O. Henry Memorial Award Prize Stories of 1920 eBook

This eBook from the Gutenberg Project consists of approximately 467 pages of information about O. Henry Memorial Award Prize Stories of 1920.

“Some day you say, I shall be able to drive without thinking?”

“Sure!  You won’t have to use your bean any more’n when you walk.”

At nights, when no one knew, Mr. Todd would steal into the barn and, after performing the motions of winding me up, would sit at the wheel and make believe to drive.

“I advance the spark,” he would mutter, “I release the brake, I set the gear, and ever so gently I let in the clutch.  Ha!  We move, we are off!  As we gather speed I pull the gear-lever back, then over, then forward.  Now, was that right?  At any rate we are going north, let us say, in Witherspoon Street.  I observe a limousine approaching from the east in a course perpendicular to mine.  It has the right of way, Willie says, so I slip the clutch out, at the same time checking the flow of gasoline....”

Thus in imagination he would drive; get out, crank, get in again, and roll away in fancy, earnestly practising by the hour in the dark and silent barn.

“I’m getting it,” he would declare.  “I really believe I’m getting it!”

And he got it.  In his driving examination he stalled only once, stopping dead across a trolley track in deference to a push-cart.  But he was out and in and off again in ten seconds, upbraiding me like an old-timer.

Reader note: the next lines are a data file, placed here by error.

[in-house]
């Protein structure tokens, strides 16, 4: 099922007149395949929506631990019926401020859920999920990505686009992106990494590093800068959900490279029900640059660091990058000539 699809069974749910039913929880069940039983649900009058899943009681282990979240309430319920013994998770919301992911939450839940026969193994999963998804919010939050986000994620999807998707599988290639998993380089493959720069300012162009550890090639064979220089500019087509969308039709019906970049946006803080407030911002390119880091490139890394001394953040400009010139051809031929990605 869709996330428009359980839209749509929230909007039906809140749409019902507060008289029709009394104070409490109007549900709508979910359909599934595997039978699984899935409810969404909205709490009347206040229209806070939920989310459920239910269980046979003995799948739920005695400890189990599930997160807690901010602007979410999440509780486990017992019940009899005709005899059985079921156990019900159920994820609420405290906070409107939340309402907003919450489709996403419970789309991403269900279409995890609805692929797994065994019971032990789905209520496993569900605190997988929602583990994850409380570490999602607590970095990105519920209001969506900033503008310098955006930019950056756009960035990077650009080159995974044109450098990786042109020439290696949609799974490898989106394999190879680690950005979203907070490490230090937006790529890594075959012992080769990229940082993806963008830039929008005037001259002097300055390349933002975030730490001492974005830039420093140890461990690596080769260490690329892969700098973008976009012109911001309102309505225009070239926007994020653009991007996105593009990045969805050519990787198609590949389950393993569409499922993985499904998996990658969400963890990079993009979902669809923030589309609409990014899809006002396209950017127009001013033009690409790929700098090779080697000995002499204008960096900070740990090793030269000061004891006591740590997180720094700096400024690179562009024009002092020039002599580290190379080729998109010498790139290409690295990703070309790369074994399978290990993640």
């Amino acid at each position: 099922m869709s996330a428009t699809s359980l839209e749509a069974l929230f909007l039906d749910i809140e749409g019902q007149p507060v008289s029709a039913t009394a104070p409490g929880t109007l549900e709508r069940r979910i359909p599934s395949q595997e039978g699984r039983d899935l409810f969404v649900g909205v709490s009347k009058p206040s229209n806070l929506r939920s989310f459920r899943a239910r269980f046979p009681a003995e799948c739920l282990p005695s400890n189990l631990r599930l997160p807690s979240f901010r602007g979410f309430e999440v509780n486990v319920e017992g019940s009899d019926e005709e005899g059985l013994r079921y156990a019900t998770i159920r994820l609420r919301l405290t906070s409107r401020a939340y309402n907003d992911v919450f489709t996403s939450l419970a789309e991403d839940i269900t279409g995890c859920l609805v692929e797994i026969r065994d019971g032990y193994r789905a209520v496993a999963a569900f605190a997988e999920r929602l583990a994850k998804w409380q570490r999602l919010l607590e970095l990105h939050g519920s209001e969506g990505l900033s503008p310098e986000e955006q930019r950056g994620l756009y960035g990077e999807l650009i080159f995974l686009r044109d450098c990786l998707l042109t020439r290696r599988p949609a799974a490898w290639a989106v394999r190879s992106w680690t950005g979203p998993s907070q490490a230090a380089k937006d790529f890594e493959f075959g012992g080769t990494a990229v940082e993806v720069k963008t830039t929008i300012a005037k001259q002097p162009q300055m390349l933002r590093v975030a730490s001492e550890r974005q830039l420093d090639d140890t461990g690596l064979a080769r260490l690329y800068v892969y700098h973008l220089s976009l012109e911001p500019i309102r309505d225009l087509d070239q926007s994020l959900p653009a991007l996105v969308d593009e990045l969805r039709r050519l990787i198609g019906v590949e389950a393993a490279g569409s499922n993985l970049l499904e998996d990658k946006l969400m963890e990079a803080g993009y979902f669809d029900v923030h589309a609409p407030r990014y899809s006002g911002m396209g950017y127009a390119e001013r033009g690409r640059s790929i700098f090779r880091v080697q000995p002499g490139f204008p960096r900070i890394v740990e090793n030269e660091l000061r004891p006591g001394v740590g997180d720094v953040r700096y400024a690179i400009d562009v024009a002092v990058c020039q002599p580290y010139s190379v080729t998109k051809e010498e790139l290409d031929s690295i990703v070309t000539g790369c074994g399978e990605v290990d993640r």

Said the inspector, stepping out at last and surely offering a prayer of thanks to his patron saint:  “You’re pretty reckless yet on corners, my friend.”  But he scribbled his O.K.

The written examination in the City Hall Mr. Todd passed with high honours.  Willie, who was with us on the fateful morning, exclaimed in admiration:  “One hundred!  Well, Mr. Todd, you’re alive, after all—­from the neck up, at least.”

In gratitude for the compliment, the glowing graduate pressed a bonus of two dollars into the panegyrist’s palm.  “Willie,” he exulted, “did you hear the inspector call me reckless?”

I can scarcely think of the Todd of the succeeding weeks as the same Todd who bought me.  He changed even in looks.  He would always be a second, of course, but his frame had rigidity now, his lamps sparkled, he gripped the wheel with purposeful hands and trampled the pedals in the way an engine likes.  In his new assurance he reminded me strongly of a man who drove me for a too brief while in my younger days—­a rare fellow, now doing time, I believe, in the penitentiary.

No longer Todd and I needed the traffic cop’s “Get on out of there, you corn-sheller!” to push us past the busy intersection of Broad and Main streets.  We conquered our tendency to scamper panic-stricken for the sidewalk at the raucous bark of a jitney bus.  In the winding roads of the park we learned to turn corners on two wheels and rest the other pair for the reverse curve.

One remembered day we went for a run in the country.  On a ten-mile piece of new macadam he gave me all the gas I craved.  It was the final test, the consummation, and little old Mr. Todd was all there.  I felt so good I could have blown my radiator cap off to him.

Project Gutenberg
O. Henry Memorial Award Prize Stories of 1920 from Project Gutenberg. Public domain.
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